My impressions of the Work Programme
A year of countless hopeful, un-replied-to applications and a few disappointing interviews. My sense of dread in the jobcentre was even greater than usual with the prospect of the Work Programme.
I shiver in a building that looks like it's been unoccupied for some time. The rooms are bare apart from a few computers. Things are familiar. A lot of the staff are the same people that I've encountered on courses run by other "public, private..." organisations I was sent to by the jobcentre.
The appointment is mostly about filling in paperwork. They explain that "everything has to be signed by the customer" so they can claim the money for their services from the DWP.
I am booked onto courses that also sound familiar to what I have had before. But one course is the 'goals workshop', which I am especially dreading. Apparently the outcome of this course is that you are able to "look in the mirror and tell yourself you're marketable and great".
They ask me to sign a form giving my consent for Working Links to use me as a success story - this would include a photo and caption article. Working Links and Triage would use this to prove to the DWP that they are worth the contract but also for publicity material to win more contracts and as an encouraging example to other Work Programme customers. I politely refuse.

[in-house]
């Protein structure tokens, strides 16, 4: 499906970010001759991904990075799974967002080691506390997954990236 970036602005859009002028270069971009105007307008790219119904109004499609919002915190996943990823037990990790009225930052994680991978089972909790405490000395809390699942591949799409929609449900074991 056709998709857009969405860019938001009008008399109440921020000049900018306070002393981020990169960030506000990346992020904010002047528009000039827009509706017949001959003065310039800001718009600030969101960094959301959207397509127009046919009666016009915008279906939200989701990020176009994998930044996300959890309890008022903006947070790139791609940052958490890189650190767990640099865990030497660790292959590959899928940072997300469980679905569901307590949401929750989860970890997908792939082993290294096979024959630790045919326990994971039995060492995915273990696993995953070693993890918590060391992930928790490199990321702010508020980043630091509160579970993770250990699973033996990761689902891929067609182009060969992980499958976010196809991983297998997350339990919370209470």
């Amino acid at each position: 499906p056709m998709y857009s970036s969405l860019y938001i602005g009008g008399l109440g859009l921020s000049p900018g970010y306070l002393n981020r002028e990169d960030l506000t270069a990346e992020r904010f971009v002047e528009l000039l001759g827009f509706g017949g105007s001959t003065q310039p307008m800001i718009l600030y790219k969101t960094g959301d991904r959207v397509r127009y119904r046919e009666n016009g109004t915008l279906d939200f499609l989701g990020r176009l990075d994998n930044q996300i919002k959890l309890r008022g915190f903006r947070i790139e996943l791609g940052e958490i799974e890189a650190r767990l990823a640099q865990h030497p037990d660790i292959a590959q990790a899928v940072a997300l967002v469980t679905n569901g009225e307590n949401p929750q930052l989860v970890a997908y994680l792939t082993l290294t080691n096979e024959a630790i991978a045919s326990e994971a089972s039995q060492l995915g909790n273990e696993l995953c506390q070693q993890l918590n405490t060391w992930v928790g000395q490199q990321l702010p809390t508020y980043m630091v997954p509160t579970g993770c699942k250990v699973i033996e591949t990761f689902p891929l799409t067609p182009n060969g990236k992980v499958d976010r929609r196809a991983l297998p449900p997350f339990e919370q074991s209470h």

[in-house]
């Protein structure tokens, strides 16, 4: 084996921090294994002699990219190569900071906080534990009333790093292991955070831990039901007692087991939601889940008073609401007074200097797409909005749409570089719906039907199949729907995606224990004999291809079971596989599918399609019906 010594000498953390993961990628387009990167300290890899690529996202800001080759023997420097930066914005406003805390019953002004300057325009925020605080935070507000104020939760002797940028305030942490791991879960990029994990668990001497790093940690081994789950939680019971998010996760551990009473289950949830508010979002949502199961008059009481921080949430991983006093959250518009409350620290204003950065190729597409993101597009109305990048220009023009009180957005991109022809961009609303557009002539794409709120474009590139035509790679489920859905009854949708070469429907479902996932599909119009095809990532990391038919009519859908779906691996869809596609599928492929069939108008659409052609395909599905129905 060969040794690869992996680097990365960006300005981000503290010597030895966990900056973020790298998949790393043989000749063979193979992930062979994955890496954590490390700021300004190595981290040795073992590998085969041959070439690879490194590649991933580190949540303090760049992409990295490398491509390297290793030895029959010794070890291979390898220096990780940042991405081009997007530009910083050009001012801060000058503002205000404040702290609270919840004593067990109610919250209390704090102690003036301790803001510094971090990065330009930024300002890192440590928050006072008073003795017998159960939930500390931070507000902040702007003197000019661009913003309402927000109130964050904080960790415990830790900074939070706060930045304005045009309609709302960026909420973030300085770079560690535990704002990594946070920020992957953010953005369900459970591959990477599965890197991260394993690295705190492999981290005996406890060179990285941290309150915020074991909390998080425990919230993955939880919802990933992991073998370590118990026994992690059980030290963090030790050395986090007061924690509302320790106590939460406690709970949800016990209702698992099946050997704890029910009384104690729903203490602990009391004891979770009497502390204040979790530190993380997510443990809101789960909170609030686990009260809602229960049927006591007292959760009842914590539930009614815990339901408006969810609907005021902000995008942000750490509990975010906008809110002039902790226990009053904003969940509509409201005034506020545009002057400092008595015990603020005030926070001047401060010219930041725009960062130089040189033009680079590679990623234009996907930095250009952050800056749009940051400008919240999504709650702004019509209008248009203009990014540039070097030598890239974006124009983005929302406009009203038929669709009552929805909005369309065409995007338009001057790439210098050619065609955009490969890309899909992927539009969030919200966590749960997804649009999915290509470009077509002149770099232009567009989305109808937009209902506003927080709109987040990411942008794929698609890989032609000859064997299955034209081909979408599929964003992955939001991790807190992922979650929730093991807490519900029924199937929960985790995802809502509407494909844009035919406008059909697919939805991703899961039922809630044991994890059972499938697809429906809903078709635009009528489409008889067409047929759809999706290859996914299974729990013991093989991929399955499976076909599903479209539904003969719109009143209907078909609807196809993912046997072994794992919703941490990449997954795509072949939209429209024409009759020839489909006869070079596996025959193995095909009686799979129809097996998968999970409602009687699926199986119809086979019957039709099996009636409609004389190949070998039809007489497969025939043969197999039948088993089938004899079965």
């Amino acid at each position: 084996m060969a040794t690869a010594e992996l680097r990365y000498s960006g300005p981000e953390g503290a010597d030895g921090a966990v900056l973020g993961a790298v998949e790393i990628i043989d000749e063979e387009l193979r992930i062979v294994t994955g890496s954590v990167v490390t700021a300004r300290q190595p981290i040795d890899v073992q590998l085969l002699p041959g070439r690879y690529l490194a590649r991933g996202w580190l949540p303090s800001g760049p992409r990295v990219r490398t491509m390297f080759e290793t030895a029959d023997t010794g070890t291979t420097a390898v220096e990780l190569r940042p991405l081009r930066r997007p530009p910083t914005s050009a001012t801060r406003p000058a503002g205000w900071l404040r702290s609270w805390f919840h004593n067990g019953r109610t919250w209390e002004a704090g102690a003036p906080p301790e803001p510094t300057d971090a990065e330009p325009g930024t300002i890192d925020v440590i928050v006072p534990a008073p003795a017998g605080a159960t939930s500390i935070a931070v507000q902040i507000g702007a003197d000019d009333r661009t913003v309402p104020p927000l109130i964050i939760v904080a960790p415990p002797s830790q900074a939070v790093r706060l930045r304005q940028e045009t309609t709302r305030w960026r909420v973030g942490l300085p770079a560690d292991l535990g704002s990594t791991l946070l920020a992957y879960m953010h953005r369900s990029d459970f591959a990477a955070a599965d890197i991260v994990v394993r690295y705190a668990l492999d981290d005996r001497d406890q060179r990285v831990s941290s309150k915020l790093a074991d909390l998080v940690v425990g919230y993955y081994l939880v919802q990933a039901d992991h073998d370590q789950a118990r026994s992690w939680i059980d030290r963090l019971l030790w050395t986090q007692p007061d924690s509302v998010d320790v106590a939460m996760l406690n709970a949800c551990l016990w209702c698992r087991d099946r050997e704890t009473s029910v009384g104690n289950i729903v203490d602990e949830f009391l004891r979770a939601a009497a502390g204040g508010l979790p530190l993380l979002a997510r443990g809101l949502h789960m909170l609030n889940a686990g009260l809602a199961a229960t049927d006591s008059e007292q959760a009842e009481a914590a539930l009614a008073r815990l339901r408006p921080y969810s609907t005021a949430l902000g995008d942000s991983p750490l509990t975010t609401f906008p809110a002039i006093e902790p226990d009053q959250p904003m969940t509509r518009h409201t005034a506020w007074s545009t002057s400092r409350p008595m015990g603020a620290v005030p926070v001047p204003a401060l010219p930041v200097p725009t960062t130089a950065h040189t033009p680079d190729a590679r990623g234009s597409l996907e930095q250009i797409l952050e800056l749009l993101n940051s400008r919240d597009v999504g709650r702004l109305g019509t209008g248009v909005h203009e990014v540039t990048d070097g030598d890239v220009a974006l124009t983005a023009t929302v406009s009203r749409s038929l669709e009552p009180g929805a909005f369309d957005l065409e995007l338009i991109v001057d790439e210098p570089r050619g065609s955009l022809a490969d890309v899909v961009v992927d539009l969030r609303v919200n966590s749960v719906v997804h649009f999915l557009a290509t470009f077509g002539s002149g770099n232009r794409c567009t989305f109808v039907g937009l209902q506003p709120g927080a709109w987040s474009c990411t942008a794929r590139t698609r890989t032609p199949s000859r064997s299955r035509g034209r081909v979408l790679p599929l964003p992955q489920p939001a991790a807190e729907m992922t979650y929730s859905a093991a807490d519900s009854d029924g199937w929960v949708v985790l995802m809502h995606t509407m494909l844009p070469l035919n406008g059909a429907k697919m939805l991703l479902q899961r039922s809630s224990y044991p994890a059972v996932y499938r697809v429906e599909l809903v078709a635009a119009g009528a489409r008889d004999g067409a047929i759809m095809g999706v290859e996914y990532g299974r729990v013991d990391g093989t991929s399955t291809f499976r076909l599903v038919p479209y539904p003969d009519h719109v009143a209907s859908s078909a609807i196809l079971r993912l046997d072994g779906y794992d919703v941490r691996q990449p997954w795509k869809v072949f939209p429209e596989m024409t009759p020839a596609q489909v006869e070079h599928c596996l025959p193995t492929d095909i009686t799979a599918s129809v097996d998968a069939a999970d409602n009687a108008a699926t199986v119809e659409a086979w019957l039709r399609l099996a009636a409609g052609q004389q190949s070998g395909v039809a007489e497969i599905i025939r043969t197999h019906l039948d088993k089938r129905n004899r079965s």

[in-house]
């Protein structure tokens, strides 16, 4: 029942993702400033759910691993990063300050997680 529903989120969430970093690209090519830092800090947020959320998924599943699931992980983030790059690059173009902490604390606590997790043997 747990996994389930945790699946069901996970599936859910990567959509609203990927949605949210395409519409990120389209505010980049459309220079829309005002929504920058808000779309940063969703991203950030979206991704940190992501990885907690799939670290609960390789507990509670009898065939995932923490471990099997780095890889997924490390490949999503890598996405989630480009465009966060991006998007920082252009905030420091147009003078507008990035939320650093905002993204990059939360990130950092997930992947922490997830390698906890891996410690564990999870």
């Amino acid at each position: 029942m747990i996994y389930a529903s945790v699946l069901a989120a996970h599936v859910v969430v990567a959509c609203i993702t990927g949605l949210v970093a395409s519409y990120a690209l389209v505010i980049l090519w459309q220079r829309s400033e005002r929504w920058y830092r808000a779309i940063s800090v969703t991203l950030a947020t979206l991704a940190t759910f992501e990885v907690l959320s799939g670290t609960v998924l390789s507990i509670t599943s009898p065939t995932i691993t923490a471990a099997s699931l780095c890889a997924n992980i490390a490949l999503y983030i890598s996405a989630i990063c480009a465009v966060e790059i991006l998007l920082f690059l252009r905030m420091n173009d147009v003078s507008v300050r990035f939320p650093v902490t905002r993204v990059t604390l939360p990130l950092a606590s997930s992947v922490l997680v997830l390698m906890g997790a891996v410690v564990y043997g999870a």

I am told I have to fulfil my part of the Work Programme agreement, which includes responding to activities with enthusiasm. Future activities may include supervised cold calling of employers to ask for work and working for benefits for firms like Poundland and Tesco.
After doing a little research on the Work Programme and its providers I feel like a powerless guinea pig in a free market experiment. The Work Programme was part of David Cameron's 'Big Society'.
Coalition minsters claimed they have changed New Labour's 'welfare to work' to give the task of finding work for the long term unemployed to the 'specialists'. These specialists would treat the unemployed as customers who are given a choice to 'take part' or be punished.
Work Programme contracts were tendered out to organisations. For every 'customer' these organisations get back to work they receive thousands of pounds. There is an initial fee of £1,200 if the claimant gets a job and more if they stay in work. The money will come from the taxpayer and the European Union's social fund.
These specialist organisations had to have at least a £20 million turnover in order to take the risk that they wouldn't meet their targets and incur losses from taking on customers that continue to be jobless. Organisations including Working Links, Triage, A4E, Serco etc were already involved in New Labour's Flexible New Deal and the Future Jobs Fund. In every area two providers will be awarded contracts so they can compete with each other, they also will be able to sub-contract to other providers and each other.
The Work Programme is not aimed at finding people jobs. How can they when there are so few? There are an average of six jobseekers for every vacancy, with a much higher ratio in some regions.
The London School of Economics has produced a study showing that the providers will miss 90% of their targets. But it introduces a ruthless competition between unaccountable private companies. This, for the Tories, is easily worth the increasing misery of the unemployed.
A (reluctant) Work Programme participant